In all ten documents, one author (Irene Hirschberg) searched for text passages that explicitly or implicitly mentioned issues of potential relevance to the content of consent forms in biomedical research in general, and applicable to biobank research. Examples mentioned as necessary information for consent included “general procedures and safeguards used to protect privacy and confidentiality,” the “policy with respect to benefit sharing” and “information on the human biological material and data to be collected, their intended uses, storage, transfer and their disposal technique” (OECD, 2009). An example for a relevant but implicitly mentioned issue dealt with the removal of biological materials after death: “biological materials should not be removed from the body of a deceased person for research activities without appropriate consent or authorisation.” (Council of Europe, 2006) Other issues were mentioned only in relation to the research protocol, such as “incentives for subjects” (World Medical Association [WMA], 2008),” or came under the discussion of policy, but indicated as relevant to participants: “The HBGRD’s policy should also address the situation where participants become legally incapacitated or die. It is essential that the HBGRD provide information on their policy to the participant or the appropriate substitute decision-maker at the time of consenting.” (OECD, 2009) The results and any ambiguity were discussed with the other authors (Hannes Knüppel and Daniel Strech). We excluded generally important aspects of biomedical research that were mentioned in one or more guidelines but were not considered relevant to the content of consent forms in biobank research, e.g., “trial treatment and random assignment (European Medicines Agency [EMEA], 2002)” and “alternative procedures or courses of treatment” (US Department of Health and Human Services, 2009). We also excluded formal aspects such as “title of the document” or “date/signature” (Harnischmacher et al., 2006).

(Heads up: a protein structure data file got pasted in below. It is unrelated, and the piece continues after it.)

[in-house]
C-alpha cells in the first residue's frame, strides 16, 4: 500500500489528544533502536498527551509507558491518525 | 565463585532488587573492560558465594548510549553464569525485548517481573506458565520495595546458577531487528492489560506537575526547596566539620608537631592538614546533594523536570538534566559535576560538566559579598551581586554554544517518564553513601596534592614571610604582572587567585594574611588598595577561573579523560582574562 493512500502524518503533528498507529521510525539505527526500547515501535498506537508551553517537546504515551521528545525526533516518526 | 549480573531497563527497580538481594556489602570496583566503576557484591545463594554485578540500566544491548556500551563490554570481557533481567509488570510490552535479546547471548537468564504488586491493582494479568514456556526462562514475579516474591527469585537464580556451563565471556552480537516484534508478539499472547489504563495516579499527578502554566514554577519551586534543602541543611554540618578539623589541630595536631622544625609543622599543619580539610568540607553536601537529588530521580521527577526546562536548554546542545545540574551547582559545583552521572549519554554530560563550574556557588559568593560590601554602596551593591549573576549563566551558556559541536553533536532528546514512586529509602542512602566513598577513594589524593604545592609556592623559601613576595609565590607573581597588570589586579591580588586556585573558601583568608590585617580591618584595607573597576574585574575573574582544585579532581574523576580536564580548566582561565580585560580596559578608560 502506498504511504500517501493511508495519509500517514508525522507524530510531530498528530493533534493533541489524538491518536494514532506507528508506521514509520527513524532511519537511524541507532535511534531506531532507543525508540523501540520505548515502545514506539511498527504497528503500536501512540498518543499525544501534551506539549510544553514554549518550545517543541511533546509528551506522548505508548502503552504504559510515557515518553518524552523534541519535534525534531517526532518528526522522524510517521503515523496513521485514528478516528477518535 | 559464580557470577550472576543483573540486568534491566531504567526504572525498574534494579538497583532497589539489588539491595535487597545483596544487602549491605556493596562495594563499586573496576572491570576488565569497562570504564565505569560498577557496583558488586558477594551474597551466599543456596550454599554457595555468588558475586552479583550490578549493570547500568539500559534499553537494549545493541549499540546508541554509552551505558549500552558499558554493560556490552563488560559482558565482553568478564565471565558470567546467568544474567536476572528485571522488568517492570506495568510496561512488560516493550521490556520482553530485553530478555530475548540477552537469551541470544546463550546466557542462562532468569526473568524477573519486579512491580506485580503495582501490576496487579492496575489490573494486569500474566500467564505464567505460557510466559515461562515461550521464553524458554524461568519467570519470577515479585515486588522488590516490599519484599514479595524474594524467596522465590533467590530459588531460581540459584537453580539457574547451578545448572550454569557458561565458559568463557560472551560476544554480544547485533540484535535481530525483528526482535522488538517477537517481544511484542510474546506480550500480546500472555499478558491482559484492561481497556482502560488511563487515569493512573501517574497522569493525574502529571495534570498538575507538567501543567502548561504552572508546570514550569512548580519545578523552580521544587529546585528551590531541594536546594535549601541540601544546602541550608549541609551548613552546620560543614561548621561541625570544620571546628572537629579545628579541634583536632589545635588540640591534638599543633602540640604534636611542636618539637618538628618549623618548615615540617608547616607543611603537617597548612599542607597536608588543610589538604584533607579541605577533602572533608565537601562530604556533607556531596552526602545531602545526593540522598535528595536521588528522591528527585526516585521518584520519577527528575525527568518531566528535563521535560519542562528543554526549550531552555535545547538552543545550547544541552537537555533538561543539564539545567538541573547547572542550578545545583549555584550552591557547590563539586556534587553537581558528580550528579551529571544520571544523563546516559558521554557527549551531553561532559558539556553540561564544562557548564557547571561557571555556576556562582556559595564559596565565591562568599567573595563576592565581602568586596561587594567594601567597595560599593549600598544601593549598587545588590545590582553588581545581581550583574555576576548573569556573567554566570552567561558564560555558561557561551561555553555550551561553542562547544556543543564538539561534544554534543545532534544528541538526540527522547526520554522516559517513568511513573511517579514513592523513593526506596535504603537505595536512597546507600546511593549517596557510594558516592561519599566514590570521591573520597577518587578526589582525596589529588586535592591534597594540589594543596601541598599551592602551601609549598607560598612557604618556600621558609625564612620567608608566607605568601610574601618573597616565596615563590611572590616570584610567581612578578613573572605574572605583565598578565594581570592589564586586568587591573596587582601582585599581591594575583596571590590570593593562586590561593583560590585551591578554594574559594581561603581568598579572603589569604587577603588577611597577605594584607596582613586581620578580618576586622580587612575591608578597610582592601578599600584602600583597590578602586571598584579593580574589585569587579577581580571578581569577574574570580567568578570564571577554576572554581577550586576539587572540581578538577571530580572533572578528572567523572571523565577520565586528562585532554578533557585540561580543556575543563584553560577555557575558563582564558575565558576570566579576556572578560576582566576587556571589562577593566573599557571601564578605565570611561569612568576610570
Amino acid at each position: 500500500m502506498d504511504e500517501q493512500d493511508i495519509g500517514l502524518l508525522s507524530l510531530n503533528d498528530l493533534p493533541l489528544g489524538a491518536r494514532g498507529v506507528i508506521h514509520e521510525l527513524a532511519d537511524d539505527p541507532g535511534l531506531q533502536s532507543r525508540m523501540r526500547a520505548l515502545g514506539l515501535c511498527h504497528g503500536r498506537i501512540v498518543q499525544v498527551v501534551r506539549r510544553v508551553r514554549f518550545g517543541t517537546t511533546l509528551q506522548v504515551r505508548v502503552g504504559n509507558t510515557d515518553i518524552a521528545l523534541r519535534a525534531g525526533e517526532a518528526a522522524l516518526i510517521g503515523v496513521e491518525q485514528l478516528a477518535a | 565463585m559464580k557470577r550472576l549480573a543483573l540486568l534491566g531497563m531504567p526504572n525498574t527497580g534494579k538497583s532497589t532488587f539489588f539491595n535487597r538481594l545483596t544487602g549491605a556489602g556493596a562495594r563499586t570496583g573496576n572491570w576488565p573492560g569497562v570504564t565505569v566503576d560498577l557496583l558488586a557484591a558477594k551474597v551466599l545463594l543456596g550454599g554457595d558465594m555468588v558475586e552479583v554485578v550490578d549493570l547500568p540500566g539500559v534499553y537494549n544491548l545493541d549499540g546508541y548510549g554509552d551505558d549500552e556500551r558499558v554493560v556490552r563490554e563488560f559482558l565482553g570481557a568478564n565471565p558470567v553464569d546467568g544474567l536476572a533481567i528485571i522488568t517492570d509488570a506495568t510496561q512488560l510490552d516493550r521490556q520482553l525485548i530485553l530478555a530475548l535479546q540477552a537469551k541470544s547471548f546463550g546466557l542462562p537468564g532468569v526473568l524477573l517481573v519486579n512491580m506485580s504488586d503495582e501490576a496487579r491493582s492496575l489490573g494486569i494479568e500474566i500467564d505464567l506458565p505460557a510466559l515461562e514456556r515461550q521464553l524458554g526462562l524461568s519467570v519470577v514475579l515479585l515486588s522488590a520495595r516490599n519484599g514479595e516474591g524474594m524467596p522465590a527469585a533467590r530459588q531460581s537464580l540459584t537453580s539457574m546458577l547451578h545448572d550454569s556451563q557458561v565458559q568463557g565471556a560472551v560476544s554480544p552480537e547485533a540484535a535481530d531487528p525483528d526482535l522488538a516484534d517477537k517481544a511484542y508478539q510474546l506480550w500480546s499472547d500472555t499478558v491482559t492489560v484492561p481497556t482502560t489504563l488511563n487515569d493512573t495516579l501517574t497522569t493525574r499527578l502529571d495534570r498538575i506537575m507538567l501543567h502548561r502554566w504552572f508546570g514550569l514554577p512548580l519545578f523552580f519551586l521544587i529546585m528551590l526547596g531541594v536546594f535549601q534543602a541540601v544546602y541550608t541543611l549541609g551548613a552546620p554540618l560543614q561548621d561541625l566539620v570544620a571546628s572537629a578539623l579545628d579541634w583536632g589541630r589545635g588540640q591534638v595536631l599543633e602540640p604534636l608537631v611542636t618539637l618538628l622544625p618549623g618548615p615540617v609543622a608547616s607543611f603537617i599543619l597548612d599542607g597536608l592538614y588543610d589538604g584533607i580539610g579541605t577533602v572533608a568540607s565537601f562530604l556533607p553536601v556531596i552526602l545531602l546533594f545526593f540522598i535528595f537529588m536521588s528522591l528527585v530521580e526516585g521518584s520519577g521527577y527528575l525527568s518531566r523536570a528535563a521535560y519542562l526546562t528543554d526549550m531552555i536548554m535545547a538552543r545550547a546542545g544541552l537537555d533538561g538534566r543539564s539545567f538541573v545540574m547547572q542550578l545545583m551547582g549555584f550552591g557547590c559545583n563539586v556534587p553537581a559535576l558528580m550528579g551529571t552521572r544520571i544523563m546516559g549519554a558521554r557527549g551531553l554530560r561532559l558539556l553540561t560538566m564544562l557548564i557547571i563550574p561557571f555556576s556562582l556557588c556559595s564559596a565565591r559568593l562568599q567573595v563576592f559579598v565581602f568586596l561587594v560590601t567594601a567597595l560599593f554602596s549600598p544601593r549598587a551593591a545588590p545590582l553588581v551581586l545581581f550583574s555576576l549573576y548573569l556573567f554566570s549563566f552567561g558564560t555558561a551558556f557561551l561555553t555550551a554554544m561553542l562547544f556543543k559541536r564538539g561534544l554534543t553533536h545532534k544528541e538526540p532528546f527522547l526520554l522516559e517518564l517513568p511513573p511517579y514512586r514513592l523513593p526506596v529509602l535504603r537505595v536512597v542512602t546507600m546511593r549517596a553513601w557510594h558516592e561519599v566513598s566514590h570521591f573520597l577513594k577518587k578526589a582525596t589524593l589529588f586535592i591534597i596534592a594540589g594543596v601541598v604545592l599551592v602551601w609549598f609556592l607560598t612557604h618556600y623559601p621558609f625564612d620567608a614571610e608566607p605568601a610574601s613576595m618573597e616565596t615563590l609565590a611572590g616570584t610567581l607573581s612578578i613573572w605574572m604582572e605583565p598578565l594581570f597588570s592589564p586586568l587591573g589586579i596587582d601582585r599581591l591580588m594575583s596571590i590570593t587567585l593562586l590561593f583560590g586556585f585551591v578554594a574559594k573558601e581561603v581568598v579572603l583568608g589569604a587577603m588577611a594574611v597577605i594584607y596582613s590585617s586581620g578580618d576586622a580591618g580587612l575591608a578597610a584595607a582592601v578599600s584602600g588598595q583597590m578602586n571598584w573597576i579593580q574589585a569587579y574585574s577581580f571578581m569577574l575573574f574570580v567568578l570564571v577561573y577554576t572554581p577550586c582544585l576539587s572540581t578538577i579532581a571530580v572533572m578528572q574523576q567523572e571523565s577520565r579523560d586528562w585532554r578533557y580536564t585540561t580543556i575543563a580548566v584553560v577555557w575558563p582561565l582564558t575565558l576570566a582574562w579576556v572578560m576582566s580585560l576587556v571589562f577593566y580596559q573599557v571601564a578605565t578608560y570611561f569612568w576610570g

We compared the mentions of issues relevant to consent forms in biobank research in different guidelines, and developed categories for similar mentions of issues. During the development of these categories, we slightly adapted the items arising from the clinical study context to the biobank context. For instance, we revised the wording “duration of participation in trial/study” to “duration of participation or storage.” In some cases we performed a synthesis of issues, e.g., subsuming “money or material goods” (Council for International Organizations of Medical Sciences [CIOMS], 2002), “payment” and “expenses” (European Medicines Agency [EMEA], 2002), “additional costs” (US Department of Health and Human Services, 2009), “incentives” (World Medical Association [WMA], 2008), and “allowance” (Harnischmacher et al., 2006) under “Payment/allowance and additional costs.” We finally obtained 41 items grouped under four main headings (see Results and Table 1). Each of the 41 items derives from at least two guidance documents.
Biobank Survey and Analysis of the Consent Documents
To get an overview of consent documents and templates currently used in biobank research in Germany, we considered all biobanks registered in the German Biobank Registry (“Deutsches Biobanken-Register,” http://www.biobanken.de) in July 2012. We excluded six of the 108 registered biobanks because they were either doubly mentioned in the register or did not exist anymore (or their web site could not be accessed). Nine of the remaining 102 biobanks had consent forms publically available on their websites. We asked the heads of the other 93 biobanks via email to send us their consent documents. In this email we made clear that German biobanks will not be named individually in the dissemination of findings from our study. The response rate after repeated contact was 48% (44/90 biobanks, three mailing addresses were incorrect). Not all biobanks were willing to provide their consent document; some biobanks used a shared consent form, and two biobanks provided two documents for different purposes. At last, we were able to include 30 consent documents of 33 biobanks in our analysis. If the biobanks provided additional participant information and a consent form, we included both documents in the analysis.